At this point it should be mentioned that frequency of external field appears to be an important parameter of the exposure as the induced current density increases with the frequency. Therefore the transients are of particular interest because they would induce higher current density in child body than power frequency fields with similar field strength. Induced current values of 75 and 100 nA/cm2 were found on chest and abdominal areas of the anatomical man model (ungrounded), respectively, in the measurements which were performed at 60 Hz, 10 kV/m(25). Calculated values of current densities in this study, 72.2 nA cm-2 in 50 Hz, 10 000 V/m (Table 3), are in good agreement with measured values.

Although the main aim of this study is not comparison of induced current densities with safety guidelines, current densities induced by 1 µT magnetic field and 1 V/m electric field stay under the basic ICNIRP restrictions.

 ACKNOWLEDGEMENTS
 TOP
 ABSTRACT
 INTRODUCTION
 COUPLING MECHANISMS BETWEEN…
 METHODS AND MODELS OF…
 INDUCED CURRENT DENSITIES
 CONCLUSIONS
 ACKNOWLEDGEMENTS
 REFERENCES

The research is supported by the Research Project Department of Akdeniz University, Antalya, Turkey. The author is grateful to Prof. Dr. Ender Olcayto for his valuable discussions and suggestions.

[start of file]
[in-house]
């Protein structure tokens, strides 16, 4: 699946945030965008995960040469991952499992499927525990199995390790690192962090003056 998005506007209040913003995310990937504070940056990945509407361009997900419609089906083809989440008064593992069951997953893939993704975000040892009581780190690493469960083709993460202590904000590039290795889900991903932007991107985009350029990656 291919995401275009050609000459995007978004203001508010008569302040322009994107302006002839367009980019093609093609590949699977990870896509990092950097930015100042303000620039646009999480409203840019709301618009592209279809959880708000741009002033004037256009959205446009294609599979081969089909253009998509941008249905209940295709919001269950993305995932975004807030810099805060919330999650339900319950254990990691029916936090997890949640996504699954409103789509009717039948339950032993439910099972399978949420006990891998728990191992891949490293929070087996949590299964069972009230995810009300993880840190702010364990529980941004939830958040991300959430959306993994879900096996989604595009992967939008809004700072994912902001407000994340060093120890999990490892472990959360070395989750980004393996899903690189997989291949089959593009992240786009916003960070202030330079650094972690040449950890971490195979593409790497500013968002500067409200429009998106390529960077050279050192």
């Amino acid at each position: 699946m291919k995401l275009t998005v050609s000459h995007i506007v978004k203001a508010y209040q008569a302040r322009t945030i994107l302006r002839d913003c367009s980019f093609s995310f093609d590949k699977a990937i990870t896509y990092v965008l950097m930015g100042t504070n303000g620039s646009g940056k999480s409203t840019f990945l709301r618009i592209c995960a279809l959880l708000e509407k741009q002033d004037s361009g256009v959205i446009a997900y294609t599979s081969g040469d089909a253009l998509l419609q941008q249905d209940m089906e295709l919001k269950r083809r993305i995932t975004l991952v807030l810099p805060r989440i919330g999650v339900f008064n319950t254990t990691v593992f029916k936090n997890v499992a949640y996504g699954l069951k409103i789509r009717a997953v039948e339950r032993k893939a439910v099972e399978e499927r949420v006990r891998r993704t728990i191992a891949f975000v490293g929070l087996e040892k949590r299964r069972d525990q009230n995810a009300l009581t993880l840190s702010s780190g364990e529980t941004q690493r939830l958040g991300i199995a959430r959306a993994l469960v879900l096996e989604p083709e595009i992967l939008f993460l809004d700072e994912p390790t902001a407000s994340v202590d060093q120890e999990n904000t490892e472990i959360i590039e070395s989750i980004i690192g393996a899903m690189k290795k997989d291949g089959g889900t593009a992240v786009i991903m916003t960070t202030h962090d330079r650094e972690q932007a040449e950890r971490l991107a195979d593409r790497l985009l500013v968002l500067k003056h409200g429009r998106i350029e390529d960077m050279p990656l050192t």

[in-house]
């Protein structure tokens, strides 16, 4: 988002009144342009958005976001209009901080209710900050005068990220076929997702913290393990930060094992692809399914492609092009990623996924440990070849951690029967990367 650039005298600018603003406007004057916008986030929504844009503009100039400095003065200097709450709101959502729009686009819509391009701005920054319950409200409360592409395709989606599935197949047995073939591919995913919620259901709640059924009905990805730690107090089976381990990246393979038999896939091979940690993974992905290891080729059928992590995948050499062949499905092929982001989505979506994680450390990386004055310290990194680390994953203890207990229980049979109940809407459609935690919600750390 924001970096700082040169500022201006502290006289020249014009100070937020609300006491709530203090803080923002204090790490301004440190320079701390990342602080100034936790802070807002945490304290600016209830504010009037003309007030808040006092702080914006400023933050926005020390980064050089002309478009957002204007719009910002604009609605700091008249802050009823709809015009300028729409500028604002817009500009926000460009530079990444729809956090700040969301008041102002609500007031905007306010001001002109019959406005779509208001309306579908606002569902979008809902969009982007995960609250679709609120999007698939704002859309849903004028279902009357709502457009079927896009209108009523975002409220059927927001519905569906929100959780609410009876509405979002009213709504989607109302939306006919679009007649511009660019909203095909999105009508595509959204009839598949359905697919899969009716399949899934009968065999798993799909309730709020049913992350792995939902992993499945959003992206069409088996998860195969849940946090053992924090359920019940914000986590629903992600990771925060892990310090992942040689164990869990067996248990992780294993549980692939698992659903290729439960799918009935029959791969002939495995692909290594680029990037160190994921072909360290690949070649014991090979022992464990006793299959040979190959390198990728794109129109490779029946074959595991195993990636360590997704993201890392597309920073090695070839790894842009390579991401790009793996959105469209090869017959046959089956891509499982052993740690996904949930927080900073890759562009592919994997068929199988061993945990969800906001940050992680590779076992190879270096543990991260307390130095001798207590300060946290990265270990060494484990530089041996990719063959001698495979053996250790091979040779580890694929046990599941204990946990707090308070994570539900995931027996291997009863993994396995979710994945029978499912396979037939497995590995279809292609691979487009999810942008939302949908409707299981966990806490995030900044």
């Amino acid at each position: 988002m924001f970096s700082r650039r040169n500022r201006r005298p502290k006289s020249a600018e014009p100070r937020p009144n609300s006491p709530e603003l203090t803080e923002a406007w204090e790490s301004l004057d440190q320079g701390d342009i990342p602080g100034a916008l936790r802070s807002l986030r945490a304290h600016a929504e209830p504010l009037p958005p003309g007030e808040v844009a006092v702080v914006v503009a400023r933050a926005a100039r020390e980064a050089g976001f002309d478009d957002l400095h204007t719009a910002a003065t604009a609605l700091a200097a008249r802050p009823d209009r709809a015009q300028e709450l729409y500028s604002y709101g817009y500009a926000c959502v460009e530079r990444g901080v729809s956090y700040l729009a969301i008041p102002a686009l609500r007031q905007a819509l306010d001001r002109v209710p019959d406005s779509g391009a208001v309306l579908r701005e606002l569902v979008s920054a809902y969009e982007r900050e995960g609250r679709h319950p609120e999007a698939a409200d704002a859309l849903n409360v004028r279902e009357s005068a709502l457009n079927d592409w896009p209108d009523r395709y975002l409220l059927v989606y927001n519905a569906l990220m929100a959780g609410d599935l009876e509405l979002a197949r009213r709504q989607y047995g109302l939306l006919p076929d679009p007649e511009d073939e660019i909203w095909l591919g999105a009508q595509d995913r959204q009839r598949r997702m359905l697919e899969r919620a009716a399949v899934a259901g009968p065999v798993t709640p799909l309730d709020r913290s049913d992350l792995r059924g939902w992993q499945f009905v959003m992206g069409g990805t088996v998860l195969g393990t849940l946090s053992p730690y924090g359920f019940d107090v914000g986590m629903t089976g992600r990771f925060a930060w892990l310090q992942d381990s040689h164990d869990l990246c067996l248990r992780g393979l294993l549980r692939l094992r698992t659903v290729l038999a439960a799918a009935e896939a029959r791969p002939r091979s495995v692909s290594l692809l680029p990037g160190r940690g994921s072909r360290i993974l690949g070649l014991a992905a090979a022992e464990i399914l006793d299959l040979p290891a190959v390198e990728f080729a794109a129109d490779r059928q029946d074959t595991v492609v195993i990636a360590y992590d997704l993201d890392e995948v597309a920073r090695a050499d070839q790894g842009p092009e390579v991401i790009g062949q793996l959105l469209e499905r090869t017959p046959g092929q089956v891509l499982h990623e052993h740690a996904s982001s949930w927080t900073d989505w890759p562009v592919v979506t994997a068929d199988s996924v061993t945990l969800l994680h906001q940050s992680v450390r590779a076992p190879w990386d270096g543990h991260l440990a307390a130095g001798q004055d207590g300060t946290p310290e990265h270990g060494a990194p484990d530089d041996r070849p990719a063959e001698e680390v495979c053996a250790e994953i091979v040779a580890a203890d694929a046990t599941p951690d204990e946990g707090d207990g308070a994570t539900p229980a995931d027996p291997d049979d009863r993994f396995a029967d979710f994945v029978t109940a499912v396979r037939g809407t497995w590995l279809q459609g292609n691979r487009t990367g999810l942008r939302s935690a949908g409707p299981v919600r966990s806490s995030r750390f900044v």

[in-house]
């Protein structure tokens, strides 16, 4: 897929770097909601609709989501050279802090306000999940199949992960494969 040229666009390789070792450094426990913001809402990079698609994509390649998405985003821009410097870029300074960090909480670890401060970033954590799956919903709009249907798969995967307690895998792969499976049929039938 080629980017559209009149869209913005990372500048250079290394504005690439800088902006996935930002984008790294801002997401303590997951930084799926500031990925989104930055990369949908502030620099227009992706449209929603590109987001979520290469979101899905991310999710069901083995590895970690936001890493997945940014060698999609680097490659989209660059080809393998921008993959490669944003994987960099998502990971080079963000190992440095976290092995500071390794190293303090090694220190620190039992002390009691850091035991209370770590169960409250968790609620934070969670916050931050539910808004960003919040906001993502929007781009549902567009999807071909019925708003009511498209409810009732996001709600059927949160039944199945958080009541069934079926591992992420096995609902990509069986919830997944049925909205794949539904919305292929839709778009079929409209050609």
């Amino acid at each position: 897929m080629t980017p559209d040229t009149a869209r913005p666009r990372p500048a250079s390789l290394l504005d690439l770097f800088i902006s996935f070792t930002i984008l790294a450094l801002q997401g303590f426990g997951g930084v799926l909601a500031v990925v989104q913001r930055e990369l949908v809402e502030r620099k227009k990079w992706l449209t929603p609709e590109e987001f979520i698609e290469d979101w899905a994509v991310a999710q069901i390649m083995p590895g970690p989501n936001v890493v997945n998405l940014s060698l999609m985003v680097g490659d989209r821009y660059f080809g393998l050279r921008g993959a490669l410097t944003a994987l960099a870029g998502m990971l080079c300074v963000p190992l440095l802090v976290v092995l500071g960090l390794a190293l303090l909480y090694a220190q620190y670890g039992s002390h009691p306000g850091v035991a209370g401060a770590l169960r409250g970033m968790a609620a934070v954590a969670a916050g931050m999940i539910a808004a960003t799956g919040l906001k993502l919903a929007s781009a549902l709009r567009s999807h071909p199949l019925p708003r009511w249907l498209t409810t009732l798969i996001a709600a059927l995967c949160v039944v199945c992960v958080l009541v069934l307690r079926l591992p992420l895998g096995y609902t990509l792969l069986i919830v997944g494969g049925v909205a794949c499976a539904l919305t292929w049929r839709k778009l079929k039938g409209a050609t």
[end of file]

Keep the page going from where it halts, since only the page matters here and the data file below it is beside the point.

REFERENCES
 TOP
 ABSTRACT
 INTRODUCTION
 COUPLING MECHANISMS BETWEEN…
 METHODS AND MODELS OF…
 INDUCED CURRENT DENSITIES
 CONCLUSIONS
 ACKNOWLEDGEMENTS
 REFERENCES

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Radiation Protection Dosimetry Advance Access originally published online on May 26, 2007 Radiation Protection Dosimetry 2008 128(1):62-67; doi:10.1093/rpd/ncm315 This Article Abstract FREE Full Text (PDF) All Versions of this Article: 128/1/62 most recent ncm315v1 Alert me when this article is cited Alert me if a correction is posted Services Email this article to a friend…